Helen Thomas
Helen Thomas. Photo by Reuters
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Omar Barghouti Boycott Divestment Sanctions
Omar Barghouti, founder of Boycott Divestment Sanctions at the 'Busboys and Poets' event in Washington D.C. on April 15, 2011.

WASHINGTON - A series of protests against Israeli policy and its support by AIPAC are planned in May to coincide with the AIPAC conference in the U.S. capital and Prime Minister Benjamin Netanyahu's speech there. The protests, under the heading "Move over AIPAC," will include demonstrations opposite the building where Netanyahu will speak and Congress, and a series of lectures and meetings with critics of Israel, including veteran journalist Helen Thomas who lost her place in the White House press room after saying Jews should leave Palestine and go back to Poland, Germany and the United States. Thomas will give the keynote address at the Move Over AIPAC conference, and will receive an award from the women's pacifist organization Code Pink, one of the hundred left-wing American organizations behind the conference.

On Friday night, a favorite cafe among progressives, Busboys and Poets, gathered letters to Gazans; the next aid flotilla in May will deliver the messages to the Gaza residents. A separate room in the cafe hosted a meeting of around 250 activists with Omar Barghouti, founder of the Boycott, Divestment and Sanctions campaign. Barghouti, who recently released a book on BDS, was winding up a book tour that included Columbia, Harvard, Brandeis and other universities.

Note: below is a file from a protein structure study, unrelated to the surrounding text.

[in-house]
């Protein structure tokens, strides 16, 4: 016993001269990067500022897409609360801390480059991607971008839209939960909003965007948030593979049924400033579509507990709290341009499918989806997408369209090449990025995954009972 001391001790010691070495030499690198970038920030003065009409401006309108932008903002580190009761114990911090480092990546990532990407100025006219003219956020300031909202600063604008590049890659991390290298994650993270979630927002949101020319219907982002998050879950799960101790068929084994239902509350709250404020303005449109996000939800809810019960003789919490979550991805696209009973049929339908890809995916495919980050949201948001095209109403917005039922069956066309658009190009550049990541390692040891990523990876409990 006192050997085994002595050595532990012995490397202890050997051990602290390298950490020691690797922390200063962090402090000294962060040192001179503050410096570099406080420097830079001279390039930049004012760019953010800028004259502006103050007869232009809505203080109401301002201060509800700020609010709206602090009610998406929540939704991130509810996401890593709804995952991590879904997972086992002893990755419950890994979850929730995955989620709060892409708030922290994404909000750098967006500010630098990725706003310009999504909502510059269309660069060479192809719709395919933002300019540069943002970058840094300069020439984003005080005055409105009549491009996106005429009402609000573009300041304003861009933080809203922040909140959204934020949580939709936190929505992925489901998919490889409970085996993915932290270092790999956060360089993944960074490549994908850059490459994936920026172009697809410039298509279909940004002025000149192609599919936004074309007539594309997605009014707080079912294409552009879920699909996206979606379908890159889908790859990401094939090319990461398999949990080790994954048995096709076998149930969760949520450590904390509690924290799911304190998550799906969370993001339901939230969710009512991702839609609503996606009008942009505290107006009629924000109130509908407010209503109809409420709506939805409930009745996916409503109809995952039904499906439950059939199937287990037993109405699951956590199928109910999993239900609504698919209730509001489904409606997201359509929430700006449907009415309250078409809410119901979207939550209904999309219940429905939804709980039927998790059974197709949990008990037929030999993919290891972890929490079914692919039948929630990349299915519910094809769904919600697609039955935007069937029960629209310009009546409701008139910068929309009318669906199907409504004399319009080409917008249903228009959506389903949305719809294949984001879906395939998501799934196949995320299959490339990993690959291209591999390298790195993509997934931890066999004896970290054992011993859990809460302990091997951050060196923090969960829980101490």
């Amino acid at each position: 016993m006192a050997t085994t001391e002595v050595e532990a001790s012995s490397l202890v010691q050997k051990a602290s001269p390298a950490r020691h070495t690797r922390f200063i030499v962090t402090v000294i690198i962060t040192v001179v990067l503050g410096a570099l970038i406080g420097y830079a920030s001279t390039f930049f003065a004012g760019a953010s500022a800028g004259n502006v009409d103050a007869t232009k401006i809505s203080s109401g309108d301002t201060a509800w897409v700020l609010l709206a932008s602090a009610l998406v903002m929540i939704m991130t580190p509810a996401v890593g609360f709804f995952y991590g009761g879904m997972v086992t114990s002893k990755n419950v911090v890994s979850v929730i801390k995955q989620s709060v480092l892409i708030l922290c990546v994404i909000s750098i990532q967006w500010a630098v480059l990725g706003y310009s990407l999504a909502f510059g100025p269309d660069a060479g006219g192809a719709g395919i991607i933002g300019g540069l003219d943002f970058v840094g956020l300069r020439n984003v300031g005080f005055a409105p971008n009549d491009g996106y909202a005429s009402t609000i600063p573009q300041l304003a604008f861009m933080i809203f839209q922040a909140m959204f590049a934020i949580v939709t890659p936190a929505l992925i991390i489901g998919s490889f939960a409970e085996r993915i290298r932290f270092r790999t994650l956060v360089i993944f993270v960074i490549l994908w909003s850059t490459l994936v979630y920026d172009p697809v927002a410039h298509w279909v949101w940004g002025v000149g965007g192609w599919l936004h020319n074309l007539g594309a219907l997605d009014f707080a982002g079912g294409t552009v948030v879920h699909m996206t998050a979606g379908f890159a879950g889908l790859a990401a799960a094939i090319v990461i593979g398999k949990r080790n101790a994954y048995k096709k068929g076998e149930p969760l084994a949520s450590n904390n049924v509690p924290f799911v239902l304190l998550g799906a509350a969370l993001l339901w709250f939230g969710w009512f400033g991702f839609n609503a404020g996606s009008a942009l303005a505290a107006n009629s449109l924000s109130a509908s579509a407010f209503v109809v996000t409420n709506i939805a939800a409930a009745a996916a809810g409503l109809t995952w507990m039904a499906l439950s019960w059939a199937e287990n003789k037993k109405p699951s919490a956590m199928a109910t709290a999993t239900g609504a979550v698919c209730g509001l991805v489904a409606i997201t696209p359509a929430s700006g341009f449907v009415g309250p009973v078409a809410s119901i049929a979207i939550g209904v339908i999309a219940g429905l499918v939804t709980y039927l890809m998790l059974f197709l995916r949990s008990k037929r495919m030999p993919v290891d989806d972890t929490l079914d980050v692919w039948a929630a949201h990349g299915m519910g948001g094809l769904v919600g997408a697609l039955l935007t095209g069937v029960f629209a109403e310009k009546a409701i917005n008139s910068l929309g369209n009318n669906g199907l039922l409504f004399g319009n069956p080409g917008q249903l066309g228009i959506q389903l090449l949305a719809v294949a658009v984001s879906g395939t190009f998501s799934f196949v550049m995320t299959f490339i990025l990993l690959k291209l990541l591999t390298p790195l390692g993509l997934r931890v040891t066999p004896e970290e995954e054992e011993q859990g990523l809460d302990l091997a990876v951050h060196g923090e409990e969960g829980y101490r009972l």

The evening began with a moment of silence for actor Juliano Mer-Khamis, murdered earlier this month in Jenin, and Italian journalist Vittorio Arrigoni, murdered in recent days in Gaza. Barghouti then quoted U.S. President Barack Obama's justification for the NATO attacks on Muammar Gadhafi's forces in Libya.

"Innocent people were targeted for killing. Hospitals and ambulances were attacked. Supplies of food and fuel were choked off. Water for hundreds of thousands of people was shut off. Cities and towns were shelled, mosques were destroyed and apartment buildings reduced to rubble," Barghouti said, reading out a statement.

"This is about Libya, but you would say the same logic should be applied to Gaza. Unfortunately, it is not. Revolutions are shaking the Middle East, and one big loser is Israel. As Arab governments become more democratic they will reflect peoples' opinions, which are very much opposed to the Israeli apartheid."

"Some people say BDS is not fair and not effective - Israel is a democracy. On almost every level, Israel is only a democracy for one ethnic group. The Palestinian-led BDS movement is calling Israel an apartheid state, and the main refutation of this is that Israel allows Palestinians to vote," Barghouti said.

"Apartheid is not defined according to whims of this or that scholar. Apartheid is when the discrimination is legalized. Now there are commissions to accept new residents into communities. Imagine an Irish white guy saying: 'We don't accept this Latino guy, his food smells funny, he doesn't fit.' But in Israel now it's legal."

"I think calling Israel a fascist state is an exaggeration, but there are fascist tendencies. When they get mad, Liberal Zionists tend to exaggerate," he added. "Israel is losing the battle for hearts and minds at the grassroots level. It maintains connections with the elite, but competes with Iran and North Korea as the most hated countries in the world."

Barghouti said it was impossible to predict what the Israelis would do in response to the next flotilla, saying they continue to shoot themselves in the foot, but highlighting Israel's reactions only helps raise awareness of the siege on Gaza. After the event, Barghouti recommended everyone, including Zionists, to read his book, but declined to be interviewed by Haaretz. "We're being very careful about giving interviews to the Israeli media," he said.